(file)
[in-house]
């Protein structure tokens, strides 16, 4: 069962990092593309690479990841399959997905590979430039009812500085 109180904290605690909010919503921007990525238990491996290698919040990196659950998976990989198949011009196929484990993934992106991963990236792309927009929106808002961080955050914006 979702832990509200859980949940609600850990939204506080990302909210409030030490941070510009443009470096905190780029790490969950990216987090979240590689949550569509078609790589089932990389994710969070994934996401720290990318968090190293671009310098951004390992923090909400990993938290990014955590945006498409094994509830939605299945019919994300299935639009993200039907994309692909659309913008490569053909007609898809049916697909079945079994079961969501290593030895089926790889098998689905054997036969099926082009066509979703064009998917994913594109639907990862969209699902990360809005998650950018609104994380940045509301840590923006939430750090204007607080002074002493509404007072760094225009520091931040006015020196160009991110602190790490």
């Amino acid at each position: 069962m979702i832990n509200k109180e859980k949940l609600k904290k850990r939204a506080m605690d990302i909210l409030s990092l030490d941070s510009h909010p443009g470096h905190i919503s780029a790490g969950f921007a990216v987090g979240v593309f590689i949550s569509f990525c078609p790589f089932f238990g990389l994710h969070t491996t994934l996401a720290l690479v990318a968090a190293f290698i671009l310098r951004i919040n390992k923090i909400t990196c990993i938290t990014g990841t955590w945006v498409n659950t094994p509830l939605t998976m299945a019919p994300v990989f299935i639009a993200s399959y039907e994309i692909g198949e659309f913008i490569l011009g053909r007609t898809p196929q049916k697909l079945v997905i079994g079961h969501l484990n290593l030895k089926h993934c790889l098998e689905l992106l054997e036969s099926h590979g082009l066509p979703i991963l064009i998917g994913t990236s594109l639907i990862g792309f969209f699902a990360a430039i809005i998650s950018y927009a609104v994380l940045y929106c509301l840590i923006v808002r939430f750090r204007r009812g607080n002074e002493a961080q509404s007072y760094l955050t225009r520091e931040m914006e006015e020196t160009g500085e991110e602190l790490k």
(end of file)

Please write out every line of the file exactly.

[in-house]
């Protein structure tokens, strides 16, 4: 069962990092593309690479990841399959997905590979430039009812500085 109180904290605690909010919503921007990525238990491996290698919040990196659950998976990989198949011009196929484990993934992106991963990236792309927009929106808002961080955050914006 979702832990509200859980949940609600850990939204506080990302909210409030030490941070510009443009470096905190780029790490969950990216987090979240590689949550569509078609790589089932990389994710969070994934996401720290990318968090190293671009310098951004390992923090909400990993938290990014955590945006498409094994509830939605299945019919994300299935639009993200039907994309692909659309913008490569053909007609898809049916697909079945079994079961969501290593030895089926790889098998689905054997036969099926082009066509979703064009998917994913594109639907990862969209699902990360809005998650950018609104994380940045509301840590923006939430750090204007607080002074002493509404007072760094225009520091931040006015020196160009991110602190790490």
């Amino acid at each position: 069962m979702i832990n509200k109180e859980k949940l609600k904290k850990r939204a506080m605690d990302i909210l409030s990092l030490d941070s510009h909010p443009g470096h905190i919503s780029a790490g969950f921007a990216v987090g979240v593309f590689i949550s569509f990525c078609p790589f089932f238990g990389l994710h969070t491996t994934l996401a720290l690479v990318a968090a190293f290698i671009l310098r951004i919040n390992k923090i909400t990196c990993i938290t990014g990841t955590w945006v498409n659950t094994p509830l939605t998976m299945a019919p994300v990989f299935i639009a993200s399959y039907e994309i692909g198949e659309f913008i490569l011009g053909r007609t898809p196929q049916k697909l079945v997905i079994g079961h969501l484990n290593l030895k089926h993934c790889l098998e689905l992106l054997e036969s099926h590979g082009l066509p979703i991963l064009i998917g994913t990236s594109l639907i990862g792309f969209f699902a990360a430039i809005i998650s950018y927009a609104v994380l940045y929106c509301l840590i923006v808002r939430f750090r204007r009812g607080n002074e002493a961080q509404s007072y760094l955050t225009r520091e931040m914006e006015e020196t160009g500085e991110e602190l790490k």